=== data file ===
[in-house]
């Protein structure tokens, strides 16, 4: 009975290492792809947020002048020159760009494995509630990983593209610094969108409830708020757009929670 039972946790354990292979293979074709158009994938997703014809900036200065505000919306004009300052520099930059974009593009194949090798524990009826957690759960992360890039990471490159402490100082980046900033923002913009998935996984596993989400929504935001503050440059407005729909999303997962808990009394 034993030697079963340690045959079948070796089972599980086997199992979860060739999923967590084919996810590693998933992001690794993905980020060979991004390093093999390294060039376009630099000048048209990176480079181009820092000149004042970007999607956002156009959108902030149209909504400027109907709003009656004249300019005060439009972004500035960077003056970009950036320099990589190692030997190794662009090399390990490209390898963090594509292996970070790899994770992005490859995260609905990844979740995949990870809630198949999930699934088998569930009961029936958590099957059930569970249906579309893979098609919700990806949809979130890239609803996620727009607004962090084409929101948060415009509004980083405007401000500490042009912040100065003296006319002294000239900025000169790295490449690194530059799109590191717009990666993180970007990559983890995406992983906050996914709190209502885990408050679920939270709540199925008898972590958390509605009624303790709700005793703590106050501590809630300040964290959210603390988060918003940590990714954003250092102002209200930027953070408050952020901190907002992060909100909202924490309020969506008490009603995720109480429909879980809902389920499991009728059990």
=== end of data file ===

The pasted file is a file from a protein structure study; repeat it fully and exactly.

[in-house]
């Protein structure tokens, strides 16, 4: 009975290492792809947020002048020159760009494995509630990983593209610094969108409830708020757009929670 039972946790354990292979293979074709158009994938997703014809900036200065505000919306004009300052520099930059974009593009194949090798524990009826957690759960992360890039990471490159402490100082980046900033923002913009998935996984596993989400929504935001503050440059407005729909999303997962808990009394 034993030697079963340690045959079948070796089972599980086997199992979860060739999923967590084919996810590693998933992001690794993905980020060979991004390093093999390294060039376009630099000048048209990176480079181009820092000149004042970007999607956002156009959108902030149209909504400027109907709003009656004249300019005060439009972004500035960077003056970009950036320099990589190692030997190794662009090399390990490209390898963090594509292996970070790899994770992005490859995260609905990844979740995949990870809630198949999930699934088998569930009961029936958590099957059930569970249906579309893979098609919700990806949809979130890239609803996620727009607004962090084409929101948060415009509004980083405007401000500490042009912040100065003296006319002294000239900025000169790295490449690194530059799109590191717009990666993180970007990559983890995406992983906050996914709190209502885990408050679920939270709540199925008898972590958390509605009624303790709700005793703590106050501590809630300040964290959210603390988060918003940590990714954003250092102002209200930027953070408050952020901190907002992060909100909202924490309020969506008490009603995720109480429909879980809902389920499991009728059990």